Stages of Labor and Occasional Complications
Congratulations! Your baby’s time has come! This is an experience you will remember forever, whether it is your first or a later one!
First, be assured that you can do this fine! This is a very natural process. Countless women through time have done this successfully. You are no different. So just allow your body to do what it already knows how to do. The whole thing will be over in a matter of hours, or perhaps a day in some cases. It may be challenging emotionally and physically – or not. In either case, it will pass over and then you can rest.
Everyone is different in how they respond to labor and delivery. Indeed, it varies from pregnancy to pregnancy in the same individual.
The first event is when your water breaks. This is fluid from the “amniotic sac”, the fluid inside that surrounds your baby. Usually labor begins shortly thereafter, so that is when you want to call the midwife or go to the hospital where you plan to have your baby.
In the off chance that labor doesn’t start within hours, it is ok to just wait. As time goes on, however, there is an increasing chance of infection, so most doctors will want to induce labor within 18 or maybe 24 hrs (practices vary around the world).
A simple way to do this is to use our module to be found at eremedyonline.com/module/28/labor-delivery/. You will be asked some questions on your computer or cellphone (or perhaps your midwife or nurse or family member can ask you). Answers to these questions leads the expert system to choose the correct eRemedy in your unique case. Then you play this audio file according to the protocol recommended directly on your cellphone or computer. We expect that to initiate a strong labor right away.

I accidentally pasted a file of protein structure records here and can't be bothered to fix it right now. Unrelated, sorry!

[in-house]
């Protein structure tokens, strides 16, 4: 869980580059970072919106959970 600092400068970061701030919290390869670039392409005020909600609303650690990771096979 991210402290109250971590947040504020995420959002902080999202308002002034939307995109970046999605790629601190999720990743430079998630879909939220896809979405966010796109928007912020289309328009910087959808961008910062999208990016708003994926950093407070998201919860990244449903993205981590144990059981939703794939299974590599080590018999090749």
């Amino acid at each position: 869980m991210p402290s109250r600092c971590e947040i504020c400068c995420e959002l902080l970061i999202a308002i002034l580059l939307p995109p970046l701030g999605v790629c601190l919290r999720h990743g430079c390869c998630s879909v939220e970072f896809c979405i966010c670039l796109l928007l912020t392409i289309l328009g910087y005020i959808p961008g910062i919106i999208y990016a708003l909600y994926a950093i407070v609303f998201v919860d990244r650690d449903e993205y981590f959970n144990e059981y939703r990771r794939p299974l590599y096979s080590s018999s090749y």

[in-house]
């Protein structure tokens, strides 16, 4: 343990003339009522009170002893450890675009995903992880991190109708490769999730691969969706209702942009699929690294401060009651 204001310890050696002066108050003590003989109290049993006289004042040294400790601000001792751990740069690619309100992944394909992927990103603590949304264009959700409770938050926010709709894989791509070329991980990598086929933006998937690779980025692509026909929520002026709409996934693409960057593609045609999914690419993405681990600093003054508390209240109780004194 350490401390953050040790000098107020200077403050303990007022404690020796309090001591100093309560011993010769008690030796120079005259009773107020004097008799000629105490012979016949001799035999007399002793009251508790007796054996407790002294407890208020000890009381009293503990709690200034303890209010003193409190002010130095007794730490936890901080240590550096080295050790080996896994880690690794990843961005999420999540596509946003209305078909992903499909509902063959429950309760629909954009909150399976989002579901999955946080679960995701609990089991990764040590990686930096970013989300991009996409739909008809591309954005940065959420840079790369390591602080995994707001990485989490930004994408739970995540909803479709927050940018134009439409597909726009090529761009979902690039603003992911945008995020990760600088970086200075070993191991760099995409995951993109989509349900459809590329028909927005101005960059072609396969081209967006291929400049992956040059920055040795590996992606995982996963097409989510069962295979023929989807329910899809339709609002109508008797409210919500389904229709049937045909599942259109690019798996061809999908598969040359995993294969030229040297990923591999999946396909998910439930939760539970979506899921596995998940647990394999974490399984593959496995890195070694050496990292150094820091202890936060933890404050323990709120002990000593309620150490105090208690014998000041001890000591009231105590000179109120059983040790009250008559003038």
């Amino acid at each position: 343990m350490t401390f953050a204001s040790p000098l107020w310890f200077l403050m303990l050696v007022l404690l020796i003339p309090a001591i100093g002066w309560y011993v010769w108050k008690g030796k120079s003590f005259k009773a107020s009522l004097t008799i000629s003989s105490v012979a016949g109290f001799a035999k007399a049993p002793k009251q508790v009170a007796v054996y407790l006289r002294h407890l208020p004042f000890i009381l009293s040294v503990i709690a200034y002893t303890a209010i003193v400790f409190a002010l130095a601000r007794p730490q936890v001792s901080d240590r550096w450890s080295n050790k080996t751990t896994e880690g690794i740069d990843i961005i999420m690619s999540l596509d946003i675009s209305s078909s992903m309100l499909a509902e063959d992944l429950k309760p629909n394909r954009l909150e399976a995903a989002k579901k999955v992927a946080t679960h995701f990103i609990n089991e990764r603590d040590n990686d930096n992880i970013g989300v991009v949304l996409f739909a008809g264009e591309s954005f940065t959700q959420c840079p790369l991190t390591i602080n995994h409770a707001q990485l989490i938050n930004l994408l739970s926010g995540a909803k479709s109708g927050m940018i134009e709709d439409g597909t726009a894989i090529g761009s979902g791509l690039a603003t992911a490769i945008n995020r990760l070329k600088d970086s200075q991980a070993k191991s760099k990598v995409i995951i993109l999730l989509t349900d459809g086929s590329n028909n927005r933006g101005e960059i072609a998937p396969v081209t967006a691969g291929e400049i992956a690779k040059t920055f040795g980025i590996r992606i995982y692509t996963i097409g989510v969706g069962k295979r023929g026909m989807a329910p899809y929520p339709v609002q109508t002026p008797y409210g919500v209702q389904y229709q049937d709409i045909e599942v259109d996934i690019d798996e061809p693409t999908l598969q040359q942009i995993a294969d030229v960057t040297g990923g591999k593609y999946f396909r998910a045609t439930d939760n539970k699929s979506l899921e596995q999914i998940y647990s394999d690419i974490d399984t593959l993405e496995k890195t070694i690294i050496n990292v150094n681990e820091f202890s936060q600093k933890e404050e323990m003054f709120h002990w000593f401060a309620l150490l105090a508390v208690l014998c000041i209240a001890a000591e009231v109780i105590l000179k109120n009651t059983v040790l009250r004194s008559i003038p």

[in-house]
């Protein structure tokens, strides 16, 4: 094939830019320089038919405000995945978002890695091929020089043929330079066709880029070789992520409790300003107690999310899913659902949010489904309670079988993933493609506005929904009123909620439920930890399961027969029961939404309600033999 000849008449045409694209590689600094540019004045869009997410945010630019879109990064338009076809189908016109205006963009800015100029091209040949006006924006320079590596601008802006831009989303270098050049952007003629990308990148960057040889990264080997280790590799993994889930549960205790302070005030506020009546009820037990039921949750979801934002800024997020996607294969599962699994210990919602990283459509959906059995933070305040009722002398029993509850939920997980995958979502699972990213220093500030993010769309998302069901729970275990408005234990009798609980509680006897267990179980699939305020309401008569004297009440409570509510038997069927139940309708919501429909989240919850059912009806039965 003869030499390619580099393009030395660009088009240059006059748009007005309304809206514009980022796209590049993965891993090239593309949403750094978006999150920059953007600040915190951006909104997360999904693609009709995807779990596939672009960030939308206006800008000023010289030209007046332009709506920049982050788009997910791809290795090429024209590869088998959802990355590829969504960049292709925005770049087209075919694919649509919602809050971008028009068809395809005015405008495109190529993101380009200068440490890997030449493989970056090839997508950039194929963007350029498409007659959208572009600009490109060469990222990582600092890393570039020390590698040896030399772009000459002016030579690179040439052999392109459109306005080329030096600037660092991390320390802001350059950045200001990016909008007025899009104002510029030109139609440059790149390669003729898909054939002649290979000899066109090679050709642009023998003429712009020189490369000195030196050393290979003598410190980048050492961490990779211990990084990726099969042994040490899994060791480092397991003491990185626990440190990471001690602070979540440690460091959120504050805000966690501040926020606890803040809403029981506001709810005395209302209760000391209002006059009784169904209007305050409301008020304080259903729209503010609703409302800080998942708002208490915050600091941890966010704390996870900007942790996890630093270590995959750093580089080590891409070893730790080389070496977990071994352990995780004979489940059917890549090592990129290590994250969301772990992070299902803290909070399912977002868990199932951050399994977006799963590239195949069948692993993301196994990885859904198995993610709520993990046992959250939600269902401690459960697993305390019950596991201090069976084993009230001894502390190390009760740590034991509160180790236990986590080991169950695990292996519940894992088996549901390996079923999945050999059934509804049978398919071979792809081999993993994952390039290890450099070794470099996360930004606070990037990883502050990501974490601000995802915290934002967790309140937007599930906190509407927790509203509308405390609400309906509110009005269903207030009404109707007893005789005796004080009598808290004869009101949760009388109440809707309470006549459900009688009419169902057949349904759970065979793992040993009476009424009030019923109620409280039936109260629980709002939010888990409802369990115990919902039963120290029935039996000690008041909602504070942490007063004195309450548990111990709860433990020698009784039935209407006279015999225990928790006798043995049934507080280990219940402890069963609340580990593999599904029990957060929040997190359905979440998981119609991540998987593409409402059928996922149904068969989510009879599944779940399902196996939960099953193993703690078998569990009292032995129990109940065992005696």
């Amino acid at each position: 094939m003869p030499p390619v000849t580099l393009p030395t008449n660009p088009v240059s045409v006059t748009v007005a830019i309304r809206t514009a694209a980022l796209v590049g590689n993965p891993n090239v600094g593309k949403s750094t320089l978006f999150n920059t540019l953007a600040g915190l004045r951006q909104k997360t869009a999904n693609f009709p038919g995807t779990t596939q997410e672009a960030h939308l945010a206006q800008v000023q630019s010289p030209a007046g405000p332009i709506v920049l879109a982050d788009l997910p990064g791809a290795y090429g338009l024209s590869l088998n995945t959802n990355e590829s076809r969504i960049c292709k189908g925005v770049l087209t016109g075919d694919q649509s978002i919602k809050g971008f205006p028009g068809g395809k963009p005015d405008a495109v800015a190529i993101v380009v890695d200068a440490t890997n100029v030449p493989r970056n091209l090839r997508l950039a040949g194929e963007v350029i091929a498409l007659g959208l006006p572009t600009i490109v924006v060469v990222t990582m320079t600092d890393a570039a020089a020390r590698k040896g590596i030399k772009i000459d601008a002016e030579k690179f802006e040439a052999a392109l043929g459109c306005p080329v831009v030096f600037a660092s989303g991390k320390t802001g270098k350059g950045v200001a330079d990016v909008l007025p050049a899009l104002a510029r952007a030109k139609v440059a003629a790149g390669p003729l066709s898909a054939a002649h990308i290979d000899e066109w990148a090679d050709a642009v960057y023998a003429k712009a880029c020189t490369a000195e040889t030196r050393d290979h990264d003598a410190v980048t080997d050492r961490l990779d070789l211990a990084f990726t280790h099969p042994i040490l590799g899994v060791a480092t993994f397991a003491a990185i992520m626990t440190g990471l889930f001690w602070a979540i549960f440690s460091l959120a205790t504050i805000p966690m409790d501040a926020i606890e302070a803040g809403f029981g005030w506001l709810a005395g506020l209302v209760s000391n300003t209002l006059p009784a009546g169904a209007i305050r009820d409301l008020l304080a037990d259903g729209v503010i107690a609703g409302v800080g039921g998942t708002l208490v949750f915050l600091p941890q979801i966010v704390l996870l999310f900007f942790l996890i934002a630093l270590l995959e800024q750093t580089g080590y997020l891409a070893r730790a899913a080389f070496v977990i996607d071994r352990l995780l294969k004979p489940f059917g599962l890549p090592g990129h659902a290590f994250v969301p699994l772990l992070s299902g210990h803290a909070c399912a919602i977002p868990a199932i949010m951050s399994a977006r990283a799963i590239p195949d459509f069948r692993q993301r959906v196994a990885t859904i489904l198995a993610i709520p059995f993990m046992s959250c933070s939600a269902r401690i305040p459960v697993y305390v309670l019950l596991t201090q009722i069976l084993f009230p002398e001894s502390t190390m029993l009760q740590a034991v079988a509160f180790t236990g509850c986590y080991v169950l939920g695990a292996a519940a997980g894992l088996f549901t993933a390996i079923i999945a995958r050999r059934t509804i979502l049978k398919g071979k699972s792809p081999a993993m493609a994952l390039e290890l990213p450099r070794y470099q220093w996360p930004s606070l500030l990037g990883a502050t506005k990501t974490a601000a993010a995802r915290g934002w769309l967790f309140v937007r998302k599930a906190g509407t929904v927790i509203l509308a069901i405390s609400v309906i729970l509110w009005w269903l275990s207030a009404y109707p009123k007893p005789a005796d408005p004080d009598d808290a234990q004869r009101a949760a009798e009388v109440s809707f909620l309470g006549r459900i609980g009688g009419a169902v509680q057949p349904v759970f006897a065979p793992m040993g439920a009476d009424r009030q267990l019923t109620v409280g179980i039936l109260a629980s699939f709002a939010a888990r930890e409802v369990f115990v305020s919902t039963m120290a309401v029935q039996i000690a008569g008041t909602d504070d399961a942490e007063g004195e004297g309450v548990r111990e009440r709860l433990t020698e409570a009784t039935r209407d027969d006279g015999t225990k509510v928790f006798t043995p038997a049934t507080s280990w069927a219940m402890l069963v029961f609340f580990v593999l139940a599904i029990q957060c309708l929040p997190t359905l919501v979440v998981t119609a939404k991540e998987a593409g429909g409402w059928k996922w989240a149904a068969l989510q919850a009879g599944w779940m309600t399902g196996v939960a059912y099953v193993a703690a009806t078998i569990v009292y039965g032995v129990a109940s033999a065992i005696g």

Stage 1: Early labor and Active Labor
Labor begins with contractions. These are muscular actions that gradually push on your baby to move him/her down the canal and to dilate the opening of the uterus so the baby can pass through.
Here is a diagram to give you a visual image of the process:
You see the baby with head down inside the uterus. The opening at the bottom of the uterus (and at the top of the baby’s head) is closed in this image – it is called the “cervix”, and the small opening is the “cervical os.” This opens into your vagina. Other structures toward the back are the rectum and spine.
The goal of labor is for the uterine muscles to push the baby’s downward, to dilate the cervical os so that the baby’s head can pass out of the uterus and into the vaginal canal. The vagina has huge capacity to stretch, so you need not worry.
This first stage of labor is the longest. It begins with Early Labor during which contractions are irregular at first and then settle into a rhythm. Usually they are mild and do not stop you from doing simple household chores, taking a walk, or even napping. Contractions are usually 30 to 90 seconds long and eventually become less than five minutes apart. This phase can last six to twelve hours for first moms and can be only a few hours with more experienced moms. Be sure to stay hydrated and pace your energies.
If this process becomes either too slow (too weak contractions) or too rapid and intense, there are eRemedies that can normalize the process rapidly. For this help, go to eremedyonline.com/module/28/labor-delivery/ .
The risk of too slow development of contractions is not serious, just exhausting. After membranes rupture, there can be an increased chance of infection. On the other hand, too rapid or too intense progress can lead to tears in the vagina, and too intense pressure on the baby’s head.